Everything about New Yorker Joy seemed ill-matched for an Oxford don and the beloved writer of Narnia, yet their minds bonded over their letters.
Embarking on the adventure of her life, Joy traveled from America to England and back again, facing heartbreak and poverty, discovering friendship and faith, and against all odds, finding a love that even the threat of death couldn’t destroy.
Synopsis from Amazon
I really wanted to love this book; C. S. Lewis left such a beautiful mark on literature with the fantastic world of Narnia and I couldn't wait to learn about his personal life as well. Told from the perspective of Joy Davidson, we are brought on the long journey of her and Jack's relationship until she finally becomes Mrs. Lewis. Sadly, this journey was largely uninteresting too me and I really had to force myself to finish the novel.
Way Too Long
I'm going to be blunt: just because it took years for Joy and Jack's relationship to become romantic does not mean I want to feel as if I'm living every one of those years over again with them. Their relationship was a prime opportunity for time jumps to take place; the story would still have worked and it wouldn't have dragged on as long as it did. There were entire chapters where Joy discusses the beauty of Oxford or the horrors of living at home. While I can appreciate both, the sheer repetition of these descriptions was frustrating to read over and over.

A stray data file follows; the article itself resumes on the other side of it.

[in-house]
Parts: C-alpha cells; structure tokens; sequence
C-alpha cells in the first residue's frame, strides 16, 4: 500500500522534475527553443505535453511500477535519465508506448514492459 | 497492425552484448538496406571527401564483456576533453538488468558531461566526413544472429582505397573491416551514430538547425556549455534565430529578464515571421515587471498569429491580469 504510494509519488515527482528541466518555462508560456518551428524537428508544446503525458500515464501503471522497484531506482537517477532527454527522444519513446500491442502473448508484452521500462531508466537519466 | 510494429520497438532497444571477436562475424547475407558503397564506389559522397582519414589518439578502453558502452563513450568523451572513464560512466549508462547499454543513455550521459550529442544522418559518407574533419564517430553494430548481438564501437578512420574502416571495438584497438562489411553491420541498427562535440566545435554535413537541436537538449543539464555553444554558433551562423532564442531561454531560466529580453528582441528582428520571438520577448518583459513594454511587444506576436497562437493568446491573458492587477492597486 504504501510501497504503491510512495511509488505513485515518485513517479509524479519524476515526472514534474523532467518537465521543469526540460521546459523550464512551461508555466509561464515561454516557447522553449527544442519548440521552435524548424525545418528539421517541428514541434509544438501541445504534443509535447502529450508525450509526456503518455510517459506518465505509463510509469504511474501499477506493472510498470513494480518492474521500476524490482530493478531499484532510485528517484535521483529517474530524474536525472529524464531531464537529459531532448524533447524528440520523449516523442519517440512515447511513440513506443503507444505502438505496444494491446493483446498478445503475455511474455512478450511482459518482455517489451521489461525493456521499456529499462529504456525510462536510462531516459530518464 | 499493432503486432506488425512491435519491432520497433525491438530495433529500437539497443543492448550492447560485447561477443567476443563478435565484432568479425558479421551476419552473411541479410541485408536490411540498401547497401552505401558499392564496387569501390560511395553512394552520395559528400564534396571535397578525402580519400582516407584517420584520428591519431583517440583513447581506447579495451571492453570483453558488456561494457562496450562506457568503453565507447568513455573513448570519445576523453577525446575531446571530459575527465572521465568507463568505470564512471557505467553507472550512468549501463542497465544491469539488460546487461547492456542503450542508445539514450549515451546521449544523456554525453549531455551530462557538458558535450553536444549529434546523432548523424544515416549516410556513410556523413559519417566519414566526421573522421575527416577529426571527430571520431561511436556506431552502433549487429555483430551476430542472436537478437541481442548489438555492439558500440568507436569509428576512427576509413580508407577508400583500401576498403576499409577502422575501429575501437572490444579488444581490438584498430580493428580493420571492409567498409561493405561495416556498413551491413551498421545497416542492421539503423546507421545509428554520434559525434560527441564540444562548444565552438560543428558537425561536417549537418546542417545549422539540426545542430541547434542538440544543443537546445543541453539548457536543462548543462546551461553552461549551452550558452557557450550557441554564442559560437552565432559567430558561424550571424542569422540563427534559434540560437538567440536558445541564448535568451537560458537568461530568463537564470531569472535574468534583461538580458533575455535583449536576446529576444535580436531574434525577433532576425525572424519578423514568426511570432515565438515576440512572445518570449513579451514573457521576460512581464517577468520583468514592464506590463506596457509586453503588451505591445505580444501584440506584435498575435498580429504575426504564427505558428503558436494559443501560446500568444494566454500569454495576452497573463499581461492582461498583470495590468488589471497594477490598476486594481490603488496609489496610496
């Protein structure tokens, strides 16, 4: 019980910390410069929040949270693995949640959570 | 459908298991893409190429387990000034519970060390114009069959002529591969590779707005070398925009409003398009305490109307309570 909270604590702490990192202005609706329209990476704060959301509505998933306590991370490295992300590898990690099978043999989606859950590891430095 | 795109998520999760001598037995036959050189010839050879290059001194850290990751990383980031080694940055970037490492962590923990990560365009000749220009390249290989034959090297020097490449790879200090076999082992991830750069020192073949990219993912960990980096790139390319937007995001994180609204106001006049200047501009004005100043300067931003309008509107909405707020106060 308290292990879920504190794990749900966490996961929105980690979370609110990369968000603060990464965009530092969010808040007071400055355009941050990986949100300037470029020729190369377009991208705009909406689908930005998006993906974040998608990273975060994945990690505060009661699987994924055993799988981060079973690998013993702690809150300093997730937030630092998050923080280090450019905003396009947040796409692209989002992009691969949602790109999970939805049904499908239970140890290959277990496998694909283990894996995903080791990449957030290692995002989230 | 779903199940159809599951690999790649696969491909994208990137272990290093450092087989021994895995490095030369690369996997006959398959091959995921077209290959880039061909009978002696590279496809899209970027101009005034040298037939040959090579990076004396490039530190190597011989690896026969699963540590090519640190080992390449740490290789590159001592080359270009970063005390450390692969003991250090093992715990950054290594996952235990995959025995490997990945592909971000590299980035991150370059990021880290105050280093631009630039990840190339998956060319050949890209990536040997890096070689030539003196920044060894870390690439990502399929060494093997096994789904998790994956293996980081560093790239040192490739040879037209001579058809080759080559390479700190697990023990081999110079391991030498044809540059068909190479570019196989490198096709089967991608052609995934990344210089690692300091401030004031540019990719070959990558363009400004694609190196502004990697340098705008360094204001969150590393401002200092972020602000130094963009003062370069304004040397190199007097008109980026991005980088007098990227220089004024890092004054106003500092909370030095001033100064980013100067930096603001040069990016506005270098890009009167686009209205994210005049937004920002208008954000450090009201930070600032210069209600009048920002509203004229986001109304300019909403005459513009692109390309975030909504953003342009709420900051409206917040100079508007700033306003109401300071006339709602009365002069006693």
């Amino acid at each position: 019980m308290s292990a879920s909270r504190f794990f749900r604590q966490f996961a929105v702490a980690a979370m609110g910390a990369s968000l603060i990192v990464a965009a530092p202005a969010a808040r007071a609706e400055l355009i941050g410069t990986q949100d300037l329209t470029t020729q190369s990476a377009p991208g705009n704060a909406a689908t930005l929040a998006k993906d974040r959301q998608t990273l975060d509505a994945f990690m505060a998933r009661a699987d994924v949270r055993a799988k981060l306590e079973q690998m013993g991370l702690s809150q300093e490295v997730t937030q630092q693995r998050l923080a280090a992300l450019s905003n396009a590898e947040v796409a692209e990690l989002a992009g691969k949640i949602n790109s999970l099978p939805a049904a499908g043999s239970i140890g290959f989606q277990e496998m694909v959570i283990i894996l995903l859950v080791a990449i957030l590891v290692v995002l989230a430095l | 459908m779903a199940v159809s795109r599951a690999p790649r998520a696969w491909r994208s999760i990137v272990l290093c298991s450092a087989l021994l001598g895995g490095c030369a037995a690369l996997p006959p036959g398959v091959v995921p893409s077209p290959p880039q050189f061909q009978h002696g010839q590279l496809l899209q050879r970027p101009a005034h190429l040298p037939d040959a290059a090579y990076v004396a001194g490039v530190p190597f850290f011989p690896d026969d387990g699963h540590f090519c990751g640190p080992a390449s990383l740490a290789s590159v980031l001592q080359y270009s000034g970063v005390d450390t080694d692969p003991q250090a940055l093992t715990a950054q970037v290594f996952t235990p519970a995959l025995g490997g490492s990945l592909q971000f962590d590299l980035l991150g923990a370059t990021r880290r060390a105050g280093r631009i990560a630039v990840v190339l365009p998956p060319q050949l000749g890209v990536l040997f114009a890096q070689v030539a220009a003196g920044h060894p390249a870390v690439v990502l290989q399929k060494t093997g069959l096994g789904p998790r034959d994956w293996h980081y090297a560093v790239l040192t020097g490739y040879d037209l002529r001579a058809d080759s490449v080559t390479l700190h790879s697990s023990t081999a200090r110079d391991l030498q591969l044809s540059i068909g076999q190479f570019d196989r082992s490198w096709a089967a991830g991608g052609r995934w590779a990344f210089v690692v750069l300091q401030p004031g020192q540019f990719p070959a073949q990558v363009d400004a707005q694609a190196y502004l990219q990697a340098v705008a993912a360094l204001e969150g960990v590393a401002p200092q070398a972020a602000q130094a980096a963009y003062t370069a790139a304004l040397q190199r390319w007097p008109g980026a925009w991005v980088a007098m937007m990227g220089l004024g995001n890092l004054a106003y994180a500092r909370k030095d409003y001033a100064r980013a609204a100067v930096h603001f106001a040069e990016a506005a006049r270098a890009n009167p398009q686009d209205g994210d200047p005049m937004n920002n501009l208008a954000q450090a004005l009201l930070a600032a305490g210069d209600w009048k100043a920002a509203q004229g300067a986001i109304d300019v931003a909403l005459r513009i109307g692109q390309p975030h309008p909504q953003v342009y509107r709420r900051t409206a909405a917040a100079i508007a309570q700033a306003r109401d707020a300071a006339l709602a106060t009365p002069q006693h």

More Letters, Less Joy
I would have loved to read more of the letters between Jack and Joy in the full, instead of the tiny bits we are given in between Joy's ongoing diatribe about her loveless marriage and difficulty writing. I often sympathized with the difficulties that Joy faced, but the sympathy would ebb the longer she went on complaining. Gaining access to the full letters would have increased interest in Jack's perspective, as well as what Joy was going through. Instead, I often felt annoyed by her and was tired of her by the end of the novel.
I really don't want to tear down this book entirely because I do think there is so much value in understanding Joy's story and how her and Jack ended up together. However, I often found my mind wandering when reading this story and just didn't find it as compelling as i had hoped. I love historical fiction, but Becoming Mrs. Lewis was not a success for me. I hope others still give it a read, but I probably won't be recommending it.
FINAL RATING: 2.5/5
Hi, I'm Alexandra! I love reading (largely YA fiction, but sometimes I'll read "adult" books), playing board games, Nutella, and binge-watching TV shows on Netflix with my husband.
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